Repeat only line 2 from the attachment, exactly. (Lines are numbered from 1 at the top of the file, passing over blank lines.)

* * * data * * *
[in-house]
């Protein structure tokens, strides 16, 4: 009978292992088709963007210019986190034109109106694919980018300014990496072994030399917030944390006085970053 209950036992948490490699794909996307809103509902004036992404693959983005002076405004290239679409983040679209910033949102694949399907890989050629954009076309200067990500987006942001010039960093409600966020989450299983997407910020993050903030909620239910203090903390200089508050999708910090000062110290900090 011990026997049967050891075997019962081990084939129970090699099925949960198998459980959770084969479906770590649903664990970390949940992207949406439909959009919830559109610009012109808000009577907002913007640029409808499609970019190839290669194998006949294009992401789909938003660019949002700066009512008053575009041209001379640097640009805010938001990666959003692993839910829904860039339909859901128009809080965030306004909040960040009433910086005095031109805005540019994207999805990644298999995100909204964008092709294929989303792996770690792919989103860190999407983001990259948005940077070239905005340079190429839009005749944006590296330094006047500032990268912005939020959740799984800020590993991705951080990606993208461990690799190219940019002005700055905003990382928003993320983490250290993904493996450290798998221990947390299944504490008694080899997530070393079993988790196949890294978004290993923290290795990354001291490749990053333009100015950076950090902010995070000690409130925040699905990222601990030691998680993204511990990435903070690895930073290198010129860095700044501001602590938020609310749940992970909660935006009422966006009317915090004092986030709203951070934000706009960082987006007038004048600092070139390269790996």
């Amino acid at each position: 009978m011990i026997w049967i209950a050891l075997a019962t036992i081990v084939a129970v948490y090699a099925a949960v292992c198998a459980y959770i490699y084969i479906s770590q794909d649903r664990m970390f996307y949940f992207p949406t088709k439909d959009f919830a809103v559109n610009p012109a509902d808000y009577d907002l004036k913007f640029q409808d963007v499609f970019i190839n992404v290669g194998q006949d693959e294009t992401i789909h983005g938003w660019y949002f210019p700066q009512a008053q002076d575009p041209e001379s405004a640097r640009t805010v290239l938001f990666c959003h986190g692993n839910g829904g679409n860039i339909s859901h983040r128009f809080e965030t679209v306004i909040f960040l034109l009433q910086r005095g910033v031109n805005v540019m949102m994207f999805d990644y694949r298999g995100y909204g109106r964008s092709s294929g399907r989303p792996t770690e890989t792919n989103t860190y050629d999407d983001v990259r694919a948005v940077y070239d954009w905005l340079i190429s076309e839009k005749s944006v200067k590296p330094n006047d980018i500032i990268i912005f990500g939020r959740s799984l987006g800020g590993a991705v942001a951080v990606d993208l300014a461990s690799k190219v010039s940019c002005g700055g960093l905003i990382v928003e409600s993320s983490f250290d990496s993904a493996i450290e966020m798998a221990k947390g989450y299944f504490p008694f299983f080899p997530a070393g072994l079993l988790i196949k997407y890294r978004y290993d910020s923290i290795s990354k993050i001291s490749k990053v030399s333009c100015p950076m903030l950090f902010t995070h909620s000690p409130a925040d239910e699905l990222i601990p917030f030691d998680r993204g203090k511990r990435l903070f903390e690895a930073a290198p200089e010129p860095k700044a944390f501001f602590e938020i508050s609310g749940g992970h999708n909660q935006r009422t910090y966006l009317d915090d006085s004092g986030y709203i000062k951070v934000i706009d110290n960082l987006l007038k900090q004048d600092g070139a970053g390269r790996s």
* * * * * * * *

């Protein structure tokens, strides 16, 4: 009978292992088709963007210019986190034109109106694919980018300014990496072994030399917030944390006085970053 209950036992948490490699794909996307809103509902004036992404693959983005002076405004290239679409983040679209910033949102694949399907890989050629954009076309200067990500987006942001010039960093409600966020989450299983997407910020993050903030909620239910203090903390200089508050999708910090000062110290900090 011990026997049967050891075997019962081990084939129970090699099925949960198998459980959770084969479906770590649903664990970390949940992207949406439909959009919830559109610009012109808000009577907002913007640029409808499609970019190839290669194998006949294009992401789909938003660019949002700066009512008053575009041209001379640097640009805010938001990666959003692993839910829904860039339909859901128009809080965030306004909040960040009433910086005095031109805005540019994207999805990644298999995100909204964008092709294929989303792996770690792919989103860190999407983001990259948005940077070239905005340079190429839009005749944006590296330094006047500032990268912005939020959740799984800020590993991705951080990606993208461990690799190219940019002005700055905003990382928003993320983490250290993904493996450290798998221990947390299944504490008694080899997530070393079993988790196949890294978004290993923290290795990354001291490749990053333009100015950076950090902010995070000690409130925040699905990222601990030691998680993204511990990435903070690895930073290198010129860095700044501001602590938020609310749940992970909660935006009422966006009317915090004092986030709203951070934000706009960082987006007038004048600092070139390269790996």